Barclays and Goldman Sachs provided financing and issued bonds for the acquisition of UK care home operator Four Seasons Healthcare by Terra Firma Capital Partners for £825m. Four Seasons Heath Care is an independent provider of nursing homes, care homes and specialist units operating across the UK, Isle of Man and Jersey. The organisation employs more than 30,000 staff caring for some 20,000 residents.
For Four Seasons: Ogier partners Simon Mackenzie, Philip Le Cornu, Nick Ward, Raulin Amy and Caroline Chan and associate director Jo Pitcher; Macfarlanes partners Ian Martin and Bronwen Jones, and senior counsel Will David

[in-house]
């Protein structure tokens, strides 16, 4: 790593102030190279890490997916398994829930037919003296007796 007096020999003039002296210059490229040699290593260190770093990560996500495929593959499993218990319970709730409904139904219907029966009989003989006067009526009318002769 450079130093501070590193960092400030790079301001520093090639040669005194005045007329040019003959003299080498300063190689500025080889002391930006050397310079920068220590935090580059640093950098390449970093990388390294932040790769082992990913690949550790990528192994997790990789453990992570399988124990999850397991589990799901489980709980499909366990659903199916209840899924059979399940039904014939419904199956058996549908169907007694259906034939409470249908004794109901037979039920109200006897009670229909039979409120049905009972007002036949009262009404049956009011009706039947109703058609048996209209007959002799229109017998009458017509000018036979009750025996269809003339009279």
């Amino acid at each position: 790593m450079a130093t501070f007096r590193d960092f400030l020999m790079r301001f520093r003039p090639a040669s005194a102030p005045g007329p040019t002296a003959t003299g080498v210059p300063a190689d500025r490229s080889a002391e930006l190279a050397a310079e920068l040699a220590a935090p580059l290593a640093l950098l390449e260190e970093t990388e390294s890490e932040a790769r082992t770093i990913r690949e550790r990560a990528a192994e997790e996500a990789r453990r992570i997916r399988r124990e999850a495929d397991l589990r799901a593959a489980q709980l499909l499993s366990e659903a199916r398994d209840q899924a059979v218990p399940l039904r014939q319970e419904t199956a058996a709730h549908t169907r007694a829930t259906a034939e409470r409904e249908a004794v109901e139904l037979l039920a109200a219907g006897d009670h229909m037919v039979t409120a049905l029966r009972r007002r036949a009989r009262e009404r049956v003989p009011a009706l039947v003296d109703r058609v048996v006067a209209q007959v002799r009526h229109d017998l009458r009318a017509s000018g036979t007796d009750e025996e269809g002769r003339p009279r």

For Terra Firma: Carey Olsen partners Tom Carey and Guy Coltman, senior associates Adrian Sarchet and Geoff Ward-Marshall; Slaughter and May, team led by partner Jeff Twentyman; Cravath Swaine & Moore partner Philip Boeckman and associate Alexander Muller
For Barclays and Goldman Sachs: Appleby partners Helen Crossley, Barney Lee, Mark Lewis and Sherice Arman and associates Sarah Cox, Christopher Spencer and Caroline Barton
Shell Africa sale
Royal Dutch Shell sold the majority of its shareholdings in its downstream African businesses as part of a programme of sales of its non-core operations. The transaction was worth $1bn.
For Shell: Appleby partner Gilbert Noel and associate Ashley Oogorah
The Fairfield Sentry case in the BVI was the stand-out case of the last quarter of the year offshore
British Virgin Islands
Fairfield Sentry Ltd (in liquidation)
Eastern Caribbean Court of Appeal
Judgment, 13 June 2012